Further, the Court of Appeals affirmed the lower court’s award of $28,367.50 in attorney fees against CCA, finding that Chancellor Bonnyman had properly found that “CCA acted in bad faith in its refusal to disclose the settlement agreements.” The appellate court also ordered CCA to pay Friedmann’s attorney fees incurred in the appeal, and assessed costs against the company. The case was remanded for determination of the total amount of fees that CCA must pay. CCA was represented by Joseph F. Welborn III and Jason W. Callen.

“Perhaps now, after almost five years of litigation, CCA will finally produce the records it should have produced all along pursuant to the state’s public records law,” Friedmann stated. “CCA officials apparently think they are above the law even though their company performs the governmental function of running prisons and jails, and is paid with public taxpayer funds. CCA is one of the least transparent companies when it comes to public accountability, which is very disturbing given that it incarcerates people for the purpose of generating profit.”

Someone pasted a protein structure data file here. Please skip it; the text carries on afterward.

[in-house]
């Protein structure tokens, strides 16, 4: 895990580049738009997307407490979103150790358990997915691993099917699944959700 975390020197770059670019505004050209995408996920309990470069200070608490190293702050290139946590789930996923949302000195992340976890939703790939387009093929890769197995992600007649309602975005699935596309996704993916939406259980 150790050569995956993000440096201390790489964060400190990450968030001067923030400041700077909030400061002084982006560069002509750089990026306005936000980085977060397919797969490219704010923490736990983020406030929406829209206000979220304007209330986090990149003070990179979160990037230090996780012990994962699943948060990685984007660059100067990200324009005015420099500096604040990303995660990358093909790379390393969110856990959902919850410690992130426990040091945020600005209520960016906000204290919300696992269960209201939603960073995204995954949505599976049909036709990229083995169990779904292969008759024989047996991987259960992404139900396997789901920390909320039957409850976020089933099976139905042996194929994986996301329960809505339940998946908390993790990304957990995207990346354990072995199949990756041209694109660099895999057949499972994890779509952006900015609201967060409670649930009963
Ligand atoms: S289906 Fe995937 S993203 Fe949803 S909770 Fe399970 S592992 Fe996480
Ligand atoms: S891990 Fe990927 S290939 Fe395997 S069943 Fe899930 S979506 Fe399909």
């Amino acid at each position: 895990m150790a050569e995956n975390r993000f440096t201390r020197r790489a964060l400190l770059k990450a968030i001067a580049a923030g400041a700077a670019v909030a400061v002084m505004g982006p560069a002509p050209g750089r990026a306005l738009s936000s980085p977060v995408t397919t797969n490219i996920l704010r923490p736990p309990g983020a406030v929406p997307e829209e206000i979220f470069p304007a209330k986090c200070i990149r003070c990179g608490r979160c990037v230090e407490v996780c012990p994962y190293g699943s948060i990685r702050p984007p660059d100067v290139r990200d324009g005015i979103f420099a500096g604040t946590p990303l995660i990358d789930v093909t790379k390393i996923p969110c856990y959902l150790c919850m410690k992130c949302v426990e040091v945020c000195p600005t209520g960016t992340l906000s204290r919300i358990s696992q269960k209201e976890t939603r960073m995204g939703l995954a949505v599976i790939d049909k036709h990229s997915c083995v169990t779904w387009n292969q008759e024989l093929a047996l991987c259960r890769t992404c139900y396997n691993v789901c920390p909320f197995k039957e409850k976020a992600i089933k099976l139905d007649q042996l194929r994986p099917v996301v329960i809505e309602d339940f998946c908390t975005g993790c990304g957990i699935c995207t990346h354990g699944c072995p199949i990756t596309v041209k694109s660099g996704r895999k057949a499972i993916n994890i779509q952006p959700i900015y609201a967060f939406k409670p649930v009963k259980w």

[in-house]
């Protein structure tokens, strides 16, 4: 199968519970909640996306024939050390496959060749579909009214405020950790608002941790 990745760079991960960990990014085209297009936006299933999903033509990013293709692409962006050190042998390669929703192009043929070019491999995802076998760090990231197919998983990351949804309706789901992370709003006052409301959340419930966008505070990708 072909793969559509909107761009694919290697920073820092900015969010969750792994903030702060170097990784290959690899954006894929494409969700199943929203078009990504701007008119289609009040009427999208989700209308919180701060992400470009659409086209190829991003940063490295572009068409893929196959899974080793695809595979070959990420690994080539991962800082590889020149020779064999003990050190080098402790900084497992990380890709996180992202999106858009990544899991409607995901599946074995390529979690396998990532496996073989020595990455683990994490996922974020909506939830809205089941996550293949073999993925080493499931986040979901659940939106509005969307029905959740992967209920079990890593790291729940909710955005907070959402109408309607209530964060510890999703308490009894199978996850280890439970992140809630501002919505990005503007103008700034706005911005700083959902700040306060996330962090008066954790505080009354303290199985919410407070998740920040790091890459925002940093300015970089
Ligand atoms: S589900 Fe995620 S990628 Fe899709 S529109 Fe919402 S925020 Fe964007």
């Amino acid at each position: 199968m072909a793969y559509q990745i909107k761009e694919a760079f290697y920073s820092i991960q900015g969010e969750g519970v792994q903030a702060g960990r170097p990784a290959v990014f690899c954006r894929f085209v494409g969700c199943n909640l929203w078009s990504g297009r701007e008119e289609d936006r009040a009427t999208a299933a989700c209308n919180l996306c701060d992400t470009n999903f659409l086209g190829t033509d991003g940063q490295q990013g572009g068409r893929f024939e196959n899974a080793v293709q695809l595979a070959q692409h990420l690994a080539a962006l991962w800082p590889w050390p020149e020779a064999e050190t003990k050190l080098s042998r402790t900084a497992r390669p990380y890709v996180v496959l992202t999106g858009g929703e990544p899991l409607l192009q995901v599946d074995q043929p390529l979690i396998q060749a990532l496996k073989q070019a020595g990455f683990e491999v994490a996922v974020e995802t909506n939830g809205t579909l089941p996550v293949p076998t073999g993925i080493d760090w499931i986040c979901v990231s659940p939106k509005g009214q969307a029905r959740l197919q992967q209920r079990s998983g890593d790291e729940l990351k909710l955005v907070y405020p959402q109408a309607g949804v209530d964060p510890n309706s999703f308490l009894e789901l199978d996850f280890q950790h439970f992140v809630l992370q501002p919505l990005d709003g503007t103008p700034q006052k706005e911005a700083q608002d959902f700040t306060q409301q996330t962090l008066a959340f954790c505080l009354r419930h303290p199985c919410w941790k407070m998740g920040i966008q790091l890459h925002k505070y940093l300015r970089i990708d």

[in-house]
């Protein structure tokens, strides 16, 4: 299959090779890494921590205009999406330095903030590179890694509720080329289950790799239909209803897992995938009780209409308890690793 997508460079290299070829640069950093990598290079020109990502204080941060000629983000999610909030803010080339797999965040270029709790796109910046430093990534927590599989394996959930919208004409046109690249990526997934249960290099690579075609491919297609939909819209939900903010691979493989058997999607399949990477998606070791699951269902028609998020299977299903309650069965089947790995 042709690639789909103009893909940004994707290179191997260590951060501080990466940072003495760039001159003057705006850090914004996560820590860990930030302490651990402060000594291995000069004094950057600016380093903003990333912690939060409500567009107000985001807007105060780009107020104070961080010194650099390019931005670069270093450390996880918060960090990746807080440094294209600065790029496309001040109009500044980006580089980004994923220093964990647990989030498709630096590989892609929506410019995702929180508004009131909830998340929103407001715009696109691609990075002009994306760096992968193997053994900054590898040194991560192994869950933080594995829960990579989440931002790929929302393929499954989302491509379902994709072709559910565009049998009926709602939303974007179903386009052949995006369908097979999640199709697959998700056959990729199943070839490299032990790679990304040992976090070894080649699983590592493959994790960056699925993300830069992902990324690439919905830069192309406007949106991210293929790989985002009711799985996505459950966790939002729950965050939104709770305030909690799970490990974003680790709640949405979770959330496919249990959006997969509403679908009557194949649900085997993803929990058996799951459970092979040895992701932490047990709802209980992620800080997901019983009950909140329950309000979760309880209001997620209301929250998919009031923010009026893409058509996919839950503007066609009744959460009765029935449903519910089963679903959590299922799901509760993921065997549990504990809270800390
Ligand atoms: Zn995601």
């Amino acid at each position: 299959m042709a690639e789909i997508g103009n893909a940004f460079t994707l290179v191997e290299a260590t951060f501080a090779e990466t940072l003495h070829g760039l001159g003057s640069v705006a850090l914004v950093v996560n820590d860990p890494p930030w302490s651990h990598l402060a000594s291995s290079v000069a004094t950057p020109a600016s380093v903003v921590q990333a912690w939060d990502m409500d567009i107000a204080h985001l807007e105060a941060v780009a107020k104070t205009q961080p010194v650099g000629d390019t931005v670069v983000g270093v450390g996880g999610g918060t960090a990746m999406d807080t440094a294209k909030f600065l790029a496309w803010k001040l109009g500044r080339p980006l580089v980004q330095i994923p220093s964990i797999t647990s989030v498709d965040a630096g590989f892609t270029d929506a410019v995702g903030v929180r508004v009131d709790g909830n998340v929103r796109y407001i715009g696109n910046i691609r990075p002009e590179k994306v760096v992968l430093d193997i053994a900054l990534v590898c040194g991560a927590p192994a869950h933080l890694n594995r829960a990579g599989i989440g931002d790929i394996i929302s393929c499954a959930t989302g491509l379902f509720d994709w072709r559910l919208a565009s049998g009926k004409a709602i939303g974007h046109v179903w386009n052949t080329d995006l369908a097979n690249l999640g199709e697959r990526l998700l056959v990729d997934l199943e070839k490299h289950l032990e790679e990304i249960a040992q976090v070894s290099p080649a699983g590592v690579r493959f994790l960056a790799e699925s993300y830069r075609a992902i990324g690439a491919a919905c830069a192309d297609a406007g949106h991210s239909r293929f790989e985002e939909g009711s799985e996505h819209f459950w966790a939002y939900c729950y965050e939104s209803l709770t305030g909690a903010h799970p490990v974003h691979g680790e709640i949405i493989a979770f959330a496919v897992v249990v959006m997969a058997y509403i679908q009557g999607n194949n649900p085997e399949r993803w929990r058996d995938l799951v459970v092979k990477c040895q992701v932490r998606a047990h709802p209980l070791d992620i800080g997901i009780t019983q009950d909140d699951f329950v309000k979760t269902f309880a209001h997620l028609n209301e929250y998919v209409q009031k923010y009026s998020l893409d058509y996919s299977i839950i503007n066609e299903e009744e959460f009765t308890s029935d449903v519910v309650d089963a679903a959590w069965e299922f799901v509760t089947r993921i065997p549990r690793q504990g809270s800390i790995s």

The case is Friedmann v. CCA, Court of Appeals of Tennessee at Nashville, No. M2012-00212- COA-R3-CV. Friedmann was represented on appeal by Memphis attorney Andrew Clarke.

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National Human Rights Non-Profit Accuses TDOC of Violent Incident Cover-ups

Press release from the Human Rights Defense Center; February 21, 2013:

Nashville, TN – – The Human Rights Defense Center (HRDC), a non-profit organization that advocates for the rights of people who are incarcerated, announced today that the Tennessee Department of Correction (TDOC) is covering-up and misclassifying violent incidents in an apparent attempt to conceal rising levels of institutional violence in state prisons.